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Your Relationship to Money Can Be Your Greatest Ally to Living the Life You Value Most

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There are certain guidelines to follow in order to strengthen your relationship with money and enhance your personal and professional lives.

We know that secrets to business success include networking and building relationships. The idea of a “relationship” with money sounds like a misnomer. It seems only natural having relationships with our friends, colleagues, family and even our personal trainers and hair stylists, but not with money. It’s not a person, it’s a thing. But in reality, we each have a long-term relationship with money by the time we reach adulthood.

Your relationship with money is informed by what you saw, experienced, and heard about it growing up.

For some people, money equals peace of mind and for others it spurs a burning desire for more. Some received positive messages around gaining wealth while others heard that money is the root of all evil. While you might not think of these messages as influencing a relationship, they do, because we act on what we believe. If you believe that “rich people are bad”, you are less likely to try to accumulate wealth. Each belief creates your mindset around money that leads to your behaviors and habits.

Unfortunately, it’s easy to overlook this relationship with money on your path to success. Until you stop and understand that relationship and how it was formed, there is a potential roadblock in reaching your long-term business goals. So, let’s get back to the basics. Here are some tips to help you become aware of your relationship and some strategies to help you improve your money life.

Related: Are You Listening to the Melody of Money?

Let’s start with a few of your beliefs about money:

Money, to me, is___________________

Saving for the future is ______________

Talking about money to my partner/spouse/significant other is ________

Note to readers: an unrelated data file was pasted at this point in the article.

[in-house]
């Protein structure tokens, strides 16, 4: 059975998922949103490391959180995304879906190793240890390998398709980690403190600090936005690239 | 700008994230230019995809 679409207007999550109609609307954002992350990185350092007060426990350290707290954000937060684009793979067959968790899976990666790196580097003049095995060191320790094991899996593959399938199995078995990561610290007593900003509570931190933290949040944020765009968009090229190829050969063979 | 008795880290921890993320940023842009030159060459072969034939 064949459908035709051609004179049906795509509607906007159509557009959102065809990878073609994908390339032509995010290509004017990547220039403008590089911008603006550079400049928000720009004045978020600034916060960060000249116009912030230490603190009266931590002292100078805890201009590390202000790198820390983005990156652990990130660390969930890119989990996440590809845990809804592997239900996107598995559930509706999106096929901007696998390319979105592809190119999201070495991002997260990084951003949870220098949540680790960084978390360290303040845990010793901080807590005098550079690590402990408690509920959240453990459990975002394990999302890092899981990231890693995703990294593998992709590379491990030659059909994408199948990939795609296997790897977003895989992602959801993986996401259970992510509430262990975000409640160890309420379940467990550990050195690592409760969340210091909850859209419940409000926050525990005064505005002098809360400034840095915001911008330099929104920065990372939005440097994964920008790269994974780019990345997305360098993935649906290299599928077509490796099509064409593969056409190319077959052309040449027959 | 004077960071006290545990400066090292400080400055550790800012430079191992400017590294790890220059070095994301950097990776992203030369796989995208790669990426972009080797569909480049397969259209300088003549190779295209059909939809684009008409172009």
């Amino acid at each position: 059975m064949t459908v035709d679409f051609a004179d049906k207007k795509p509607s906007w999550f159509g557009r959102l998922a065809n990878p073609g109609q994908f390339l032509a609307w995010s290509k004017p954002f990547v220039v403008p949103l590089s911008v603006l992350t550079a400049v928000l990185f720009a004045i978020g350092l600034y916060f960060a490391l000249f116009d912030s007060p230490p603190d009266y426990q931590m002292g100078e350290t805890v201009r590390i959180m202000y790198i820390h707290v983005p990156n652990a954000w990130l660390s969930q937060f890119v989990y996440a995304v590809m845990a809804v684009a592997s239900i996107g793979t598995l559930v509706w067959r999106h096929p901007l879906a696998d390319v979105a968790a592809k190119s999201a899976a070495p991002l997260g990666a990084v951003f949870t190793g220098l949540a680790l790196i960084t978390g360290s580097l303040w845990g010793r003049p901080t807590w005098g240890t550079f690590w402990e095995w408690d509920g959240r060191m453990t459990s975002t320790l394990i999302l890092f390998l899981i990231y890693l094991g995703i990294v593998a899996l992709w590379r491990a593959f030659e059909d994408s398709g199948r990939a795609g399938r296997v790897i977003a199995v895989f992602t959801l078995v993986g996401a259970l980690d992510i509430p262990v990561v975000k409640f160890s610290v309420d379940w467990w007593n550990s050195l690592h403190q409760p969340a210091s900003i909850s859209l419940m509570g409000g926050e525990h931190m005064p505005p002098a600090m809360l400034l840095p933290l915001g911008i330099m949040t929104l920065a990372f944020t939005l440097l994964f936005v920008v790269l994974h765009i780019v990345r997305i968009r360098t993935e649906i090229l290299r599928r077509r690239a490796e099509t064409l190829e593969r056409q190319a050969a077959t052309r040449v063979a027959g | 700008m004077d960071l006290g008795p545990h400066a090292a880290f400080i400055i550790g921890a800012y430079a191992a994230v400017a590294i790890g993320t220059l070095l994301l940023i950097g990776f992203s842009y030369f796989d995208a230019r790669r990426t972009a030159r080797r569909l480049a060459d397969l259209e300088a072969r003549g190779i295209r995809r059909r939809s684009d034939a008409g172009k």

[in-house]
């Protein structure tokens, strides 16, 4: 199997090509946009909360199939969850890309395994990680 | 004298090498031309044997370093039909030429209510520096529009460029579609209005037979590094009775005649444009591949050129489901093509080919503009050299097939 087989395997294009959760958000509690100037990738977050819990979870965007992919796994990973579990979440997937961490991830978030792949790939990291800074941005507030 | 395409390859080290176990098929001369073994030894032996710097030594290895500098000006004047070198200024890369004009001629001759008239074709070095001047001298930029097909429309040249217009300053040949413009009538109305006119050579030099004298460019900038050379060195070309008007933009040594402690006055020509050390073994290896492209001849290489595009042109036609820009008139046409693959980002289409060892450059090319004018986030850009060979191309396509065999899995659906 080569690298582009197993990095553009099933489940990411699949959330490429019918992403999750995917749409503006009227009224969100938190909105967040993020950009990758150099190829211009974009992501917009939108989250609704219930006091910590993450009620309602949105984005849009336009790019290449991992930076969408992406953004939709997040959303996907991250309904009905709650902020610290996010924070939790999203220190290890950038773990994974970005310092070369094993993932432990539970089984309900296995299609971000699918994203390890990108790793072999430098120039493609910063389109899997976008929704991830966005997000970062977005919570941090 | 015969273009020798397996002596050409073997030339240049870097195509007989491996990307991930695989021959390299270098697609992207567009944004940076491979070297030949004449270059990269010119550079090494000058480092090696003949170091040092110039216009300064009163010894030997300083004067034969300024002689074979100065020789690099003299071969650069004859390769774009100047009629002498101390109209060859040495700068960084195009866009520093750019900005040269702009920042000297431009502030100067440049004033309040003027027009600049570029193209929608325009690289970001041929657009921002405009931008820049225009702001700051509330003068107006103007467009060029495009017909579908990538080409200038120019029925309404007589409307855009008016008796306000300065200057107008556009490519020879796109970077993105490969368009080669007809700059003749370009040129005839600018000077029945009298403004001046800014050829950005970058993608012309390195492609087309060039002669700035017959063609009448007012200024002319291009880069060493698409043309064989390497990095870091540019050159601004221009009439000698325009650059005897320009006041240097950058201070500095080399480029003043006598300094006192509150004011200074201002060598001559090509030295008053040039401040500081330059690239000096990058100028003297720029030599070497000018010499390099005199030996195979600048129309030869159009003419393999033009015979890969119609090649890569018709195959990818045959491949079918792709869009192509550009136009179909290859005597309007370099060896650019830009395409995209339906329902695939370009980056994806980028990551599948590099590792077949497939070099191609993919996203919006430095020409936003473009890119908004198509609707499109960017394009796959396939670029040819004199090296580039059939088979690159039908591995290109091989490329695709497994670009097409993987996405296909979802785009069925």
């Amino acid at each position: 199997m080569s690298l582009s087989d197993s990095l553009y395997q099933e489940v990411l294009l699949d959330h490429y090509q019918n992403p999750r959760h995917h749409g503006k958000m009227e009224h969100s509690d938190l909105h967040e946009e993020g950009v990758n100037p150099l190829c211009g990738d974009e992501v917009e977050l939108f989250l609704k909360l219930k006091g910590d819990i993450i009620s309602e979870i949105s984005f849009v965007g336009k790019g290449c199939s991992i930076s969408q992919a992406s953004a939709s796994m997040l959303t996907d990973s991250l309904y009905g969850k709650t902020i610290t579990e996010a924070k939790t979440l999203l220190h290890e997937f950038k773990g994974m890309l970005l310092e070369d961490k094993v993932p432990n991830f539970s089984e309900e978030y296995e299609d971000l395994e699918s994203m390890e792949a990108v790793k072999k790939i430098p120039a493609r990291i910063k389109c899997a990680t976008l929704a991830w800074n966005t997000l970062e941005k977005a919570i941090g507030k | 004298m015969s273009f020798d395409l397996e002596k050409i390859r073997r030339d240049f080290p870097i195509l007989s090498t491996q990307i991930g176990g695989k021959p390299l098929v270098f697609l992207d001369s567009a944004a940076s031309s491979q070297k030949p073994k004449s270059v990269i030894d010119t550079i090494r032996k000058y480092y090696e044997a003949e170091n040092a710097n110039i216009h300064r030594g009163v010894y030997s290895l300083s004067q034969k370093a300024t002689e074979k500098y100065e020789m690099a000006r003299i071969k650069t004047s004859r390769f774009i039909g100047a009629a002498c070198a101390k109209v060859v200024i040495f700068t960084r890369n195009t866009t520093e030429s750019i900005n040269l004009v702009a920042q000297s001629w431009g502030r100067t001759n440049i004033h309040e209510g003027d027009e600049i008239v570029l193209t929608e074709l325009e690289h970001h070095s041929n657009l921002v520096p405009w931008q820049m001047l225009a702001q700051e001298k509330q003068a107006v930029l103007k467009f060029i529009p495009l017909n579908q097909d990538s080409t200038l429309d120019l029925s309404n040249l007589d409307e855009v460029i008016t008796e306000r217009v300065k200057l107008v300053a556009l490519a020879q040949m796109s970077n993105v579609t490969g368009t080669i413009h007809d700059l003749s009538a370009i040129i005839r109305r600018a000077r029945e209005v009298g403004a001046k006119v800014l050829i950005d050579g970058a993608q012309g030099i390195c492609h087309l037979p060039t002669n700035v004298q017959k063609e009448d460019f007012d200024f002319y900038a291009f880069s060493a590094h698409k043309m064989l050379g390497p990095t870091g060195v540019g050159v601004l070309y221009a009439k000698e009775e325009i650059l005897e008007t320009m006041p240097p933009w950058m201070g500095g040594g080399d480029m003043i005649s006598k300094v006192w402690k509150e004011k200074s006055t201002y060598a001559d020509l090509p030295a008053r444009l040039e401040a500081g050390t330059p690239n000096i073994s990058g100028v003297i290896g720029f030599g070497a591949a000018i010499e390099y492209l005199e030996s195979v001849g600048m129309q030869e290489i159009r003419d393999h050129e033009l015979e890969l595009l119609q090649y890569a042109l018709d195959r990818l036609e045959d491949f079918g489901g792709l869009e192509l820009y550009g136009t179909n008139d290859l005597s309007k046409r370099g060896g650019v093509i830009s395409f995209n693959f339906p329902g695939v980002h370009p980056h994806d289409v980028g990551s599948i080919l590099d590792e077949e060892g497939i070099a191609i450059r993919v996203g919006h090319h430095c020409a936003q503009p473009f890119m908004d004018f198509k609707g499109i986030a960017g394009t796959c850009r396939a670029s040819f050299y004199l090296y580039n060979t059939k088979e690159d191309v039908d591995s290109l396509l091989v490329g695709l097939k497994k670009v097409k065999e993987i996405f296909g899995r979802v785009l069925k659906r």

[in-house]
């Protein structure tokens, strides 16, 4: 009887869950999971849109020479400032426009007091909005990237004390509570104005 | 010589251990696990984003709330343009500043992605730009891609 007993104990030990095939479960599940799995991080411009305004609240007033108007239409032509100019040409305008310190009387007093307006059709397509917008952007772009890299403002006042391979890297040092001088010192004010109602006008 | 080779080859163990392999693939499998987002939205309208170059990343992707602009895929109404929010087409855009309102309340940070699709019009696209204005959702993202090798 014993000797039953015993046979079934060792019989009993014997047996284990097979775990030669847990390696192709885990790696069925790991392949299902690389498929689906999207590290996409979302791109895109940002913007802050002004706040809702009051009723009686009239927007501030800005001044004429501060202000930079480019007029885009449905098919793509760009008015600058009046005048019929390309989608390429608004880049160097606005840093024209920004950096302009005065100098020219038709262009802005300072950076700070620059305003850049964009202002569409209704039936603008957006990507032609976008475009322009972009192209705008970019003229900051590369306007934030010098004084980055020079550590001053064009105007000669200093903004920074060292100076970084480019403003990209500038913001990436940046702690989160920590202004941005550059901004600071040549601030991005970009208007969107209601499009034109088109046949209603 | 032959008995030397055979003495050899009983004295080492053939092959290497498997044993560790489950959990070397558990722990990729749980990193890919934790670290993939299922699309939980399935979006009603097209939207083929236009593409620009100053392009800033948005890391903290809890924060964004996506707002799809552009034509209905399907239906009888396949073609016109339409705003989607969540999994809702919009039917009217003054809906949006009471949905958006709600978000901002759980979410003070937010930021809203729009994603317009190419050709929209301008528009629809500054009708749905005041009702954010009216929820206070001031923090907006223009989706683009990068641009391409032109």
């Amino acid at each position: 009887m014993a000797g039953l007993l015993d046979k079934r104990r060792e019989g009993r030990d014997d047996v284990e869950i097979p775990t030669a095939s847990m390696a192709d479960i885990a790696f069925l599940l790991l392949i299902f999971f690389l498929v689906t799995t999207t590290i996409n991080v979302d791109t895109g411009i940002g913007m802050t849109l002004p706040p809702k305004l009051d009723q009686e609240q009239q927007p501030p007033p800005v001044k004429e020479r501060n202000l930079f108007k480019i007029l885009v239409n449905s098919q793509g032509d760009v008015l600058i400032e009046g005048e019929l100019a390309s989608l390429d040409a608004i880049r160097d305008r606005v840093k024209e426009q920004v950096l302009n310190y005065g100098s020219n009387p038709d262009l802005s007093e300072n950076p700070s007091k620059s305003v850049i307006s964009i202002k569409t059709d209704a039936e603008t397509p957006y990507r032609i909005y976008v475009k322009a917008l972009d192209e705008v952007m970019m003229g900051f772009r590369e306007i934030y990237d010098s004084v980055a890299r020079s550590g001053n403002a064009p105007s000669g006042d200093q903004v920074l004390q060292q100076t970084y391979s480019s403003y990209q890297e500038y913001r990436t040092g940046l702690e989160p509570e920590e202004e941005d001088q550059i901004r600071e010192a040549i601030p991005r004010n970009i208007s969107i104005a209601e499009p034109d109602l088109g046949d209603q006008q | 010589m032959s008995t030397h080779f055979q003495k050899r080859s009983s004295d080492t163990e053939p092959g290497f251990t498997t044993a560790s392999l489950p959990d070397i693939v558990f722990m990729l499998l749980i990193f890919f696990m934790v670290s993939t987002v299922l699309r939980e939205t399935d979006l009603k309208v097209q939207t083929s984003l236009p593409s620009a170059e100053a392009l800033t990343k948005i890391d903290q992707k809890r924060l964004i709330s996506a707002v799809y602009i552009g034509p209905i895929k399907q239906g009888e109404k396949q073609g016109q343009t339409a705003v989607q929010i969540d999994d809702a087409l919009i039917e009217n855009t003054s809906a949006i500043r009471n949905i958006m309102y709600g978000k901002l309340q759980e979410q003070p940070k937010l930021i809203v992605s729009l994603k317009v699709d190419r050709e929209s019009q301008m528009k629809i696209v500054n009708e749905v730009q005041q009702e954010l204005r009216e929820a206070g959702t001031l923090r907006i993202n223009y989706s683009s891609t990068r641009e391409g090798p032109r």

Sometimes, when I am anxious, I tend to spend unwisely. True/False

These beliefs should provide you with an idea about your current relationship with money. If you’re not fully satisfied with how your money life is operating, here are some strategies to consider adopting:

Strategy #1: Become intentional.

Our lives are so complex and busy (and we do so many things on autopilot) that being aware and intentional becomes a huge challenge. We don’t always consider the big picture because we don’t have the time, focus or knowledge to make clear decisions. When it comes to succeeding with your finances–both personally and in business–your mindfulness needs to be front and center to your decisions and actions.

Strategy #2: Set realistic goals.

It’s somewhere between difficult and impossible to set goals when you have no plan in place to reach them. How do you know if your goals are realistic unless they are put in relation to other aspects of your financial life? You might want monetary comfort, but you might not be acting in ways that bring you closer to your objectives. Now is a good time to reassess who is helping you make your financial decisions. For example, is your planner working on commission instead of fee-only? It’s best to work with someone who is incented to provide advice with only your best interest in mind.

Strategy #3: Track your progress.

When it comes to your behaviors and habits, it’s vital that you mindfully track your decisions and actions. It’s great to “want” to run a multimillion dollar business or retire with sufficient wealth. It’s another to actively work towards that end. If you deviate from your goal, it’s not fatal, but the constant piling on of mistake after mistake can destroy your dreams. Get your advisor to earn their keep and ensure you’re talking to them regularly. Make sure your goals are aligned with your habits and behaviors.

Strategy 4: Learn how to talk about money without starting a war.

One of author Stephen Covey’s famous seven habits states: “First seek to understand, then be understood.” In keeping with this thought, if your financial life is connected to another’s, chances are, they have a different money history than you. Since you each feel that the lessons you learned are “normal” you each believe in the correctness of those beliefs. Money conversations can be tricky, unless you create a pathway to open communications that avoids triggering defensiveness and blame. Instead of reaching for the nuclear codes, you can create mutual boundaries that keep the discussion productive and safe. Before getting down to the money conversation, arrange a time and place that is private, comfortable, and free of distractions and interruptions.

Your relationship to money can be your greatest ally in moving you closer to living the life you value most. Or it can be your greatest nemesis in achieving your dreams. Only you can modify, alter, adjust or redefine your relationship to support you in your version of the good life.

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